Mr P Atkinson (DA) agreed with Dr Cardo, and said it had been interesting hearing from small businesses of their negative experiences and the anti-competitive behaviour of big business. It was shocking to learn what had been done to the smaller players. Another take away was their insistence that that there should be clarity in the Bill, which could help to enlighten local and international investors. Vodacom, in their submissions, had said that the former legislation was unclear on policy prescripts and sanctions and these should be taken seriously this time around. Overall, the Committee had been pleasantly surprised by the high quality of the submissions received from various stakeholders, which had included the law society, big business and academics.
Ms C Matsimbi (ANC) said her observations were the same as those articulated by other Committee Members. People had all come well prepared, but had all said the Bill was too broad. Perhaps through the legal assistance the Committee would receive, they could ascertain how broad was too broad. They had also said the Bill did not cover the issue of rebates to suppliers.
The Chairperson thanked the Members for their observations and reassured them that there would be more time devoted to addressing the issues raised. She asked what the Committee was taking and leaving from the submissions received. As legislators given the responsibility by the people to represent them, everyone had to have the faith that they were being adequately represented by this institution.
Mr Peter-Paul Mbele, Coordinator: Standing Committee on Public Accounts (SCOPA), was asked if Vodacom had responded to issues that had been sent across to them.
Mr Mbele said they had responded partially, and this would be forwarded to the Chairperson. The bulk of the information needed from them had not yet been attended to, but would be communicated to the Committee when it came through.
The Chairperson asked Members to look into the Bill presented to the Committee by the Department, which was in four parts. It was on prohibited practices, the structure of markets, competition and public interest outcomes, and measures / acquisitions / institutional improvements. Members’ impressions were sought, and they were asked to speak on the submissions, especially on prohibited practices. The prohibited practices, amongst others, covered the abuse of dominance.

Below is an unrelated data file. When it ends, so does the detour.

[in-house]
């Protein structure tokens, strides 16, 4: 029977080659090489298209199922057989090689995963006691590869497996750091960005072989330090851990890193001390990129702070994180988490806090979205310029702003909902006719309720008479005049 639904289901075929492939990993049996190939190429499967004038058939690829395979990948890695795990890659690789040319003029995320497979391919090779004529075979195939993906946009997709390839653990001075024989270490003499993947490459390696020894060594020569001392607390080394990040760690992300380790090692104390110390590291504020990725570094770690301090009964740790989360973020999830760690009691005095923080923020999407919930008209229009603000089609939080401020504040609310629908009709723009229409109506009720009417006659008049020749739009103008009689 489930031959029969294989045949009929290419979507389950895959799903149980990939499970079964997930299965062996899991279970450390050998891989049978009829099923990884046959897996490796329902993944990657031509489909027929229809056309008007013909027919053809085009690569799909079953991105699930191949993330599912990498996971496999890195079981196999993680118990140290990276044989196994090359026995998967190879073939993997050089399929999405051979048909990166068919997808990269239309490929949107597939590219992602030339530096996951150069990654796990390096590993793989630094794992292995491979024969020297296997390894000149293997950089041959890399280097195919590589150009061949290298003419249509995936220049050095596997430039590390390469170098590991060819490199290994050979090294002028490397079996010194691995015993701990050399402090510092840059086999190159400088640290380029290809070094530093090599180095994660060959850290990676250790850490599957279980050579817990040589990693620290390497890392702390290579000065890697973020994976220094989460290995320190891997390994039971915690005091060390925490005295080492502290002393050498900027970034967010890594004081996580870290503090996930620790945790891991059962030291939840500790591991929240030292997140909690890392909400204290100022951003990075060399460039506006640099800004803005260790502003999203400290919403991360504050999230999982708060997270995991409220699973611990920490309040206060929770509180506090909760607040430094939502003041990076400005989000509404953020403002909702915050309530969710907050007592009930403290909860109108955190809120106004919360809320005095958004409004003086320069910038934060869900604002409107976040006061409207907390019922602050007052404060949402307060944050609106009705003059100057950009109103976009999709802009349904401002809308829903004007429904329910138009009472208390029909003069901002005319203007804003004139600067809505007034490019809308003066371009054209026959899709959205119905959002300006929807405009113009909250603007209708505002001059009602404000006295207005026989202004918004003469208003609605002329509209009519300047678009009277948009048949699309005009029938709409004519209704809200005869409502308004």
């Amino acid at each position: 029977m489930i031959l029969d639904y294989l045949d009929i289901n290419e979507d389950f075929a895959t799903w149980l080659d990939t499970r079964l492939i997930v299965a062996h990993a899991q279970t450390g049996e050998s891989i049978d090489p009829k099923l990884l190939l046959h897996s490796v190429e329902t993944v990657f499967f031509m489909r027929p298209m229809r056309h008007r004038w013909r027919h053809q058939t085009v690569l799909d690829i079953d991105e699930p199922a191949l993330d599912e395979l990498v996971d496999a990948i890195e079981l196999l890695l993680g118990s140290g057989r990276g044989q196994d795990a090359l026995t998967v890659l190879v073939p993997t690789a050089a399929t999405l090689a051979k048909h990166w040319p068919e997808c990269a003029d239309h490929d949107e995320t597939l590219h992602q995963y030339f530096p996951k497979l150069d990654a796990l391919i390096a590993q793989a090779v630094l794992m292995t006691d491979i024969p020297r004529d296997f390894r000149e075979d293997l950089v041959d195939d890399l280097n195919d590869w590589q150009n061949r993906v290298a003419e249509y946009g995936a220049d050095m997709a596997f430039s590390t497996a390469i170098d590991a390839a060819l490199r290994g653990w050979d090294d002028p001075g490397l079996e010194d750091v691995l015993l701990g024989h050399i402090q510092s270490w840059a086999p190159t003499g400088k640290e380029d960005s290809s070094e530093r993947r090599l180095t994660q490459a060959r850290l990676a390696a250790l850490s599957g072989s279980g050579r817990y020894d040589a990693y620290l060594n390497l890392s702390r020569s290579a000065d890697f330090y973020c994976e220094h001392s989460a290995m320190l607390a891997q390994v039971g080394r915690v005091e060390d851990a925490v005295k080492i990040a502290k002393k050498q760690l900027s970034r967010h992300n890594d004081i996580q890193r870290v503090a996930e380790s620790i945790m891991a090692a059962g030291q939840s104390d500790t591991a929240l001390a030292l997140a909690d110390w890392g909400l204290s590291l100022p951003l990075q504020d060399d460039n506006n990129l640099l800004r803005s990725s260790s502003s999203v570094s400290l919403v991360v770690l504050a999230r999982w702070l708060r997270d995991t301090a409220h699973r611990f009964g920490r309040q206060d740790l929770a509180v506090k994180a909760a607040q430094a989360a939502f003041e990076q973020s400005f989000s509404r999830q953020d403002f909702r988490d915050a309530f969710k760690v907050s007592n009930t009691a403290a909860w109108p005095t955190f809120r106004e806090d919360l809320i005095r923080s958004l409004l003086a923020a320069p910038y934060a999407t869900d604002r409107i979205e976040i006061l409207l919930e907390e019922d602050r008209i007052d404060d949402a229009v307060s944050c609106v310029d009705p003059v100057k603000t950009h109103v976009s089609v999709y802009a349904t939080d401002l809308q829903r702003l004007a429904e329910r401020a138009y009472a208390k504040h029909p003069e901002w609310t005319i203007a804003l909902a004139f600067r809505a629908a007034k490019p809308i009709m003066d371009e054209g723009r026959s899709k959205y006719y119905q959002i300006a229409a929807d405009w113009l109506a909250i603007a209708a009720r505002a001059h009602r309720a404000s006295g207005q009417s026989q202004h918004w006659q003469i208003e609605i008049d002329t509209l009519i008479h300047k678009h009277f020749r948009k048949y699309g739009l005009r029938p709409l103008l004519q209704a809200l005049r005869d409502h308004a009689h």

Mr Atkinson asked whether the Committee had a dedicated legal person who had taken notes during deliberations, and how such notes fed into the process.
The Chairperson responded that the legal adviser had been introduced to the Committee at the last meeting, before the public hearings had begun. After the discussion on the Bill over three days, inputs from the Committee would be sent to the Minister, who would attend the meeting next week to respond to them. The Committee would again discuss what the Minister had given it, clause by clause, before the legal team would draft the Bill. The Minister would respond to it again before the first consideration of the Bill would be undertaken by the Committee. After that, the report would be tabled to the legislature. Everything was expected to be finalised by 9 October.
Members then requested 20 minutes to look at the submissions. After the 20 minutes had elapsed, the Committee adjourned to following day so that they could revisit the documents and make the required inputs. They were reminded that the state legal adviser was on hand should the Members need technical legal guidance.
The meeting was adjourned.